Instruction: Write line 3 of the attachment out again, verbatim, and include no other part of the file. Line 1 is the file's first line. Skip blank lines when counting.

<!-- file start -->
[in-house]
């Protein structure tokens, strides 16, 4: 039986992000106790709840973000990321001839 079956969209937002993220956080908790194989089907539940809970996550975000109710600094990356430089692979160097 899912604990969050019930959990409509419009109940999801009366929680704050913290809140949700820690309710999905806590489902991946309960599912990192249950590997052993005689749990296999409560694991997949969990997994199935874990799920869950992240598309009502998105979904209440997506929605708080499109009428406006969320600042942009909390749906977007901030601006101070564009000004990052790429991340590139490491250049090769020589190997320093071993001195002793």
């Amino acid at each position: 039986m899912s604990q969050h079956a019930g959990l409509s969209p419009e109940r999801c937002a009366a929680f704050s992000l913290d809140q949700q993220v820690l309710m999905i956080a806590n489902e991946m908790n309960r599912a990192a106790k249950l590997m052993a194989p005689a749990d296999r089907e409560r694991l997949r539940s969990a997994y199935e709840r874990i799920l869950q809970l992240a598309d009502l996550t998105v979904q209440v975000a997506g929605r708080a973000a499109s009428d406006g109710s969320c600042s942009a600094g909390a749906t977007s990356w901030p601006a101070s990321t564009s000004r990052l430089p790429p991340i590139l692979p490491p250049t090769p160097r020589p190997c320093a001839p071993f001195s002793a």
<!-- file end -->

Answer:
């Amino acid at each position: 039986m899912s604990q969050h079956a019930g959990l409509s969209p419009e109940r999801c937002a009366a929680f704050s992000l913290d809140q949700q993220v820690l309710m999905i956080a806590n489902e991946m908790n309960r599912a990192a106790k249950l590997m052993a194989p005689a749990d296999r089907e409560r694991l997949r539940s969990a997994y199935e709840r874990i799920l869950q809970l992240a598309d009502l996550t998105v979904q209440v975000a997506g929605r708080a973000a499109s009428d406006g109710s969320c600042s942009a600094g909390a749906t977007s990356w901030p601006a101070s990321t564009s000004r990052l430089p790429p991340i590139l692979p490491p250049t090769p160097r020589p190997c320093a001839p071993f001195s002793a």